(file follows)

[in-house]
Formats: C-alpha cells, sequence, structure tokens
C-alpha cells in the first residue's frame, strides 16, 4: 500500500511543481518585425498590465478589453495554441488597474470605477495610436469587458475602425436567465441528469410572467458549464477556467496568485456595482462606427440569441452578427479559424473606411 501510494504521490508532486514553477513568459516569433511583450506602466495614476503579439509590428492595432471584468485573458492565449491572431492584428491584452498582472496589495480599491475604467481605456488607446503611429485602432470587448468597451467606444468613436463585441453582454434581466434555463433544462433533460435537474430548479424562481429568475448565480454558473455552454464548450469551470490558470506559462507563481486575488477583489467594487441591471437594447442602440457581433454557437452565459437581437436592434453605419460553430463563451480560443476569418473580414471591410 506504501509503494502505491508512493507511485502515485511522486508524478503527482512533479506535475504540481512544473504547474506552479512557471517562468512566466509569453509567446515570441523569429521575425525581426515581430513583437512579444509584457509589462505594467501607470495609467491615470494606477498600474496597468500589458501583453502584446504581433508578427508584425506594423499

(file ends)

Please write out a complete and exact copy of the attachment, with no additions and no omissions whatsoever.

[in-house]
Formats: C-alpha cells, sequence, structure tokens
C-alpha cells in the first residue's frame, strides 16, 4: 500500500511543481518585425498590465478589453495554441488597474470605477495610436469587458475602425436567465441528469410572467458549464477556467496568485456595482462606427440569441452578427479559424473606411 501510494504521490508532486514553477513568459516569433511583450506602466495614476503579439509590428492595432471584468485573458492565449491572431492584428491584452498582472496589495480599491475604467481605456488607446503611429485602432470587448468597451467606444468613436463585441453582454434581466434555463433544462433533460435537474430548479424562481429568475448565480454558473455552454464548450469551470490558470506559462507563481486575488477583489467594487441591471437594447442602440457581433454557437452565459437581437436592434453605419460553430463563451480560443476569418473580414471591410 506504501509503494502505491508512493507511485502515485511522486508524478503527482512533479506535475504540481512544473504547474506552479512557471517562468512566466509569453509567446515570441523569429521575425525581426515581430513583437512579444509584457509589462505594467501607470495609467491615470494606477498600474496597468500589458501583453502584446504581433508578427508584425506594423499